Potential Hot Spots: No One Is Responsible In Mali

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August 3, 2012: In the last few months a coup and a tribal rebellion in Mali have caused over 250,000 people to flee their homes. Most of the refugees are from the thinly populated northern two-thirds of the country. While the African state of Mali has a population of 15 million, less than two million live in the dry north. Here several thousand fanatic Islamic radical fighters of the Ansar Dine (Defenders of the Faith) have driven the more numerous Tuareg tribal rebels (MNLA, Liberation Army of Azawad) out of the major cities there. Ansar Dine and MNLA used to be allies and took control of the thinly populated, largely desert northern two-thirds of the country four months ago. But the Islamic radicals had the benefit of more money (from drug smuggling operations in West Africa) and an $18.4 million ransom recently received for the release of an Italian and two Spanish aid workers (who were seized in Algeria last October). The Islamic militants up north can hire more gunmen than the tribal separatists can, it’s as simple as that. European governments that pay these ransoms acknowledge that the money makes the terrorists stronger but European domestic politics forces payments to me made, no matter what the downside (more violence, kidnappings, and death).

Meanwhile, Mali has a growing refugee problem. About two-thirds of the refugees are in Mali and the UN is having trouble getting aid donors to contribute. The problem is the corruption and theft, which is more frequent and blatant in Africa, especially when it comes to foreign aid for refugees. It's worse in northern Mali, where Islamic radicals control most of the population and are hostile to foreign aid workers (but not foreign aid, which they plunder energetically).

The success of the two groups in chasing the largely black African Mali army out of the north encouraged Ansar Dine to call for more Islamic radicals throughout the region to come join them. At this point about a third of Ansar Dine fighters are foreigners. Ansar Dine also insisted on imposing Islamic law in the north and MNLA opposed that. This caused a split between the two groups last year, which devolved into fighting between the two groups.

The impact of the drug gangs (smuggling South American cocaine and local drugs north to Europe) cannot be underestimated. Local officials are easy to bribe and are not keen on wiping out the source of all their new-found wealth. This has led to resistance to Western (or any outside) intervention in northern Mali. Many local leaders blame the United States and the West for this mess. The reasoning is twisted but it involves Western counter-terrorism efforts in Africa and the usual Western imperialism. No mention of corruption among African politicians. This is one of the causes of a military coup in Mali last March. The troops wanted their political leaders to spend less time stealing and more time dealing with the growing unrest in the north.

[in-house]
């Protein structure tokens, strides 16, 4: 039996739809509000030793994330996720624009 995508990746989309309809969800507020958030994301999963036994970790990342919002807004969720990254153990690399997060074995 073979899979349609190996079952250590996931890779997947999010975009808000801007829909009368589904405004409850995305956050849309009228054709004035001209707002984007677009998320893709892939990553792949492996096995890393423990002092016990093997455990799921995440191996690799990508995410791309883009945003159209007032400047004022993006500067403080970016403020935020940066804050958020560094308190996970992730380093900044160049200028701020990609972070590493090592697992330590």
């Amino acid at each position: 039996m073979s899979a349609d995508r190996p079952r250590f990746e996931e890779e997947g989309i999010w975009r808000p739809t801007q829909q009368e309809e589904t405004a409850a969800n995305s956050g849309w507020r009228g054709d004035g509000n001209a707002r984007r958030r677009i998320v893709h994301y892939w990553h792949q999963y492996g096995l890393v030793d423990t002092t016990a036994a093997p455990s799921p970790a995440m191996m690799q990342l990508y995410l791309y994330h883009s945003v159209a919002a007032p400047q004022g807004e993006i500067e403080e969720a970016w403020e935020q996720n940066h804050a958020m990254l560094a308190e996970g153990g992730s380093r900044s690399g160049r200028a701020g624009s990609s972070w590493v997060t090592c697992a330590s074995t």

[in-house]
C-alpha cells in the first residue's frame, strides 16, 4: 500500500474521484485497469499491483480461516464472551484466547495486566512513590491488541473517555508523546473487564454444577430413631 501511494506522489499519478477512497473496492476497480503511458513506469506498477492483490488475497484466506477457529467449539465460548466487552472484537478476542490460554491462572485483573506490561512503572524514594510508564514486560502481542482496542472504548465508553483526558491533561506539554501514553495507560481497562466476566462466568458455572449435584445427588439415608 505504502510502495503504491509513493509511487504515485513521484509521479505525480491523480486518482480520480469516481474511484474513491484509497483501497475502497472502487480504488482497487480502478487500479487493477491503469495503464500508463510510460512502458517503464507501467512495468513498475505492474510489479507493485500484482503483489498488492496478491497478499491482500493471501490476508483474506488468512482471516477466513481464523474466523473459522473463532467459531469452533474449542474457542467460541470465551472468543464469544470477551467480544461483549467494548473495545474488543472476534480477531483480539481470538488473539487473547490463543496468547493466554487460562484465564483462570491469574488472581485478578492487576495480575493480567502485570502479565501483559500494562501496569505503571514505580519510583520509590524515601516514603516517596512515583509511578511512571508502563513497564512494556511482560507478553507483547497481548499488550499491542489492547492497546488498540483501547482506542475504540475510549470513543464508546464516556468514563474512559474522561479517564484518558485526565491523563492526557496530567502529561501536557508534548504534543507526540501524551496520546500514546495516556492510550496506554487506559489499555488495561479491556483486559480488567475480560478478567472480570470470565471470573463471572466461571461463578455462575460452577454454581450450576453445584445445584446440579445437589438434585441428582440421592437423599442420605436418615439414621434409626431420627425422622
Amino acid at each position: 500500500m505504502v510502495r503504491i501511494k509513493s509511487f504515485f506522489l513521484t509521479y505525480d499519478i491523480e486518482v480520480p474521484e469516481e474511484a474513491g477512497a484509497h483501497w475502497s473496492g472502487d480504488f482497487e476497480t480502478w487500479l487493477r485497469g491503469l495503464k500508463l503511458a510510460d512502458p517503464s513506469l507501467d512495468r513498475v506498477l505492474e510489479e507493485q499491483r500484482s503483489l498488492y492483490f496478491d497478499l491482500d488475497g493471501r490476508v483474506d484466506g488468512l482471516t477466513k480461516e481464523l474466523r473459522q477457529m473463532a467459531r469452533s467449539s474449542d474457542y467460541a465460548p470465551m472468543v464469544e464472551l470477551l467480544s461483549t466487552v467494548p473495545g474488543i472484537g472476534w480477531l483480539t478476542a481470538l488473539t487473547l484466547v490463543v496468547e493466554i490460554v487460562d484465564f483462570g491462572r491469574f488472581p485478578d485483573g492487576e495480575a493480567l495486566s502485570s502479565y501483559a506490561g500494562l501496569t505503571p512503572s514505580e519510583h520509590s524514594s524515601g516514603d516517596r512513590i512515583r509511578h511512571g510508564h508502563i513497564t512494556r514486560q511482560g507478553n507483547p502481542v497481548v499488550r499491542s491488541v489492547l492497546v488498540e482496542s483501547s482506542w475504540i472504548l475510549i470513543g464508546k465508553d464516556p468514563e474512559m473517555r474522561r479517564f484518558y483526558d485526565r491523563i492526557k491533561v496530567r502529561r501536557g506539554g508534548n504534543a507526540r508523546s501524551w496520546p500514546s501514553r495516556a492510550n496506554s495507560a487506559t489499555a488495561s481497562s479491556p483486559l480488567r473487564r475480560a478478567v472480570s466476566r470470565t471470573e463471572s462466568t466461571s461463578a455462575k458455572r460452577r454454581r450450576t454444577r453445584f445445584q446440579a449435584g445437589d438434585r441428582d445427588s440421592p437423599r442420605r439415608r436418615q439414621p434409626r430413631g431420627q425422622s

The transitional government in Mali (another place where drug gangs bribed a lot of politicians) is having a difficult time arranging new elections. The corrupt politicians and unhappy population cannot agree on what the new government should be like. There is great popular anger at the corrupt and inept politicians and the politicians are shifting blame as quickly as they can. Everyone says they want to reclaim the north but there's no enthusiasm for letting foreigners (including the UN) do it or getting organized so the more numerous southern Malians can do it. The West is leaning towards taking unilateral action, as the al Qaeda controlled north turns into another terrorist sanctuary. The UN is stalemated over the issue.

In the south several armed militias have formed for the purpose of regaining control of the north. So far it's all talk and bluster. More armed groups in the south is not a good thing, no matter what their intentions.

July 29, 2012:  In the north Islamic militants condemn an unmarried couple (with children) to death by stoning and carry out the sentence. The Islamic militants are enforcing Sharia law, which is welcome to many because it shuts down a lot of criminal activity. But it also means you can no longer listen to music, watch video, smoke cigarettes, dance, or play sports. Severe restrictions are placed on women and education. Most people in this situation eventually decide that personal freedoms are more important than the security of a police state.

 

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